Clinical, neurophysiological and serological clues for the diagnosis of neuromyotonia and distinction from cramp-fasciculation syndrome.
Spagni G., Modoni A., Primiano G., Luigetti M., Sun B., Falso S., Monte G., Distefano M., Granata G., Evoli A., Damato V., Iorio R.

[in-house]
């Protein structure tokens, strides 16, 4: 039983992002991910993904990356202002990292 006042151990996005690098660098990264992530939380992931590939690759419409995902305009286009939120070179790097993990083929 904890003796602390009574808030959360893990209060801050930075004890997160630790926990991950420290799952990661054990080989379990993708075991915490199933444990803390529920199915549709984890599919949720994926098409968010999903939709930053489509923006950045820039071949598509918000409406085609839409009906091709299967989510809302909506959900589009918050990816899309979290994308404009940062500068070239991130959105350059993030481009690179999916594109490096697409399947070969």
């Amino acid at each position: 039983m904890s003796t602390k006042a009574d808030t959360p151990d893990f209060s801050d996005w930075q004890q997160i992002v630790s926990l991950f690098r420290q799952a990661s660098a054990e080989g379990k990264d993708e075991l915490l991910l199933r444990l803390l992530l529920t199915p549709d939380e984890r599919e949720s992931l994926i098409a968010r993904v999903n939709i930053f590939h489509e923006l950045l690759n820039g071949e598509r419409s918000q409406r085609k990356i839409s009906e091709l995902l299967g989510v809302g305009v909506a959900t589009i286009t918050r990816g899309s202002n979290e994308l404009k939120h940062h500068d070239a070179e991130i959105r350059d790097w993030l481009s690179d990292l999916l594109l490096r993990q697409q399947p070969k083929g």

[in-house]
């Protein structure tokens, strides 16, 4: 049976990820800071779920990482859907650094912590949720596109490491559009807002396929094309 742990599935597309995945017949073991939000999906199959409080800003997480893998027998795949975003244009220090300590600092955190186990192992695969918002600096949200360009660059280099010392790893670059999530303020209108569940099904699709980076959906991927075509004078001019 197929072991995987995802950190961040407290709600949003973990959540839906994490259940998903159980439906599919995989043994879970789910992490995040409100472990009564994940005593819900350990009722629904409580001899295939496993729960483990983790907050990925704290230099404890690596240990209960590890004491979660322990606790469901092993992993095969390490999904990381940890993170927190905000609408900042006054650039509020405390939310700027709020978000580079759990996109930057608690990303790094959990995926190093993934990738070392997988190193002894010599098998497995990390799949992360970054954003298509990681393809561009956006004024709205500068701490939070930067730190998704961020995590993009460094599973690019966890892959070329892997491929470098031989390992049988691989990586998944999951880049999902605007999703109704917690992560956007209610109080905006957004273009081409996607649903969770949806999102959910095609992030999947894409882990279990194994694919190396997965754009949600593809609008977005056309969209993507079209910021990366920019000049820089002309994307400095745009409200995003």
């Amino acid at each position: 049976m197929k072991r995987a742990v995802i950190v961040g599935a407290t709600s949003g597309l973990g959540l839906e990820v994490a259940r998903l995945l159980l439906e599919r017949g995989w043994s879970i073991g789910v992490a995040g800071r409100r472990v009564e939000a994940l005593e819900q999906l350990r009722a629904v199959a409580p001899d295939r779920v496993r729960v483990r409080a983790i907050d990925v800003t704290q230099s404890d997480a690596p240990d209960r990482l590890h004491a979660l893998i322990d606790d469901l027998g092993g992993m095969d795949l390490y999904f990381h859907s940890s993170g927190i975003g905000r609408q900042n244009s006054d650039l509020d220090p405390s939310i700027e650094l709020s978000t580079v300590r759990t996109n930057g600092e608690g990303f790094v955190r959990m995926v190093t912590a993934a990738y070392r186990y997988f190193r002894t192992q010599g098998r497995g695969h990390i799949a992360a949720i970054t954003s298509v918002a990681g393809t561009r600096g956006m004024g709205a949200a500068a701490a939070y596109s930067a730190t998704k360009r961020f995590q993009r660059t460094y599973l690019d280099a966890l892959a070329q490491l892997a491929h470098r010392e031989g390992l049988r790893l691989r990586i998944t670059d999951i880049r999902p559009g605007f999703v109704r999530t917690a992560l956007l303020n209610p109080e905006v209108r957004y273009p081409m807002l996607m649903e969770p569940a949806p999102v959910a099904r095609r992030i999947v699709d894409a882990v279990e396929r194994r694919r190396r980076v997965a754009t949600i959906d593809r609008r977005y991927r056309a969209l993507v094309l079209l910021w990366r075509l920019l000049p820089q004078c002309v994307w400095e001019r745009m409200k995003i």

Neuromyotonia and cramp-fasciculation syndrome diagnosis currently relies on neurophysiological examination. In this study we investigated the clinical features and neural antibody profile of patients with neuromyotonia and cramp-fasciculation syndrome to assess the diagnostic value of serological testing. Available sera from adult patients with electromyography-defined neuromyotonia and cramp-fasciculation syndrome were tested for neural antibodies by indirect immunofluorescence on mouse brain sections and live cell-based assays. Forty patients were included, 14 with neuromyotonia and 26 with cramp-fasciculation syndrome. Neural antibodies were detected in 10/10 neuromyotonia sera, most commonly against contactin-associated protein 2 (7/10, 70%), and in 1/20 (5%) cramp-fasciculation syndrome sera. Clinical myokymia, hyperhidrosis, and paresthesia or neuropathic pain were more common in neuromyotonia and mostly associated with contactin-associated protein 2 antibodies. Central nervous system involvement was present in 4/14 (29%) neuromyotonia patients. A tumor was detected in 13/14 (93%) neuromyotonia patients (thymoma, 13), and in 4/26 (15%) with cramp-fasciculation syndrome (thymoma, 1; other neoplasms, 3). Twenty-one/27 (78%) patients achieved a significant improvement or complete remission. Our findings highlight clinical, neurophysiological and serological clues that can be useful in the diagnosis of neuromyotonia and cramp-fasciculation syndrome. Antibody testing is valuable for neuromyotonia diagnosis, while its usefulness in cramp-fasciculation syndrome confirmation is limited.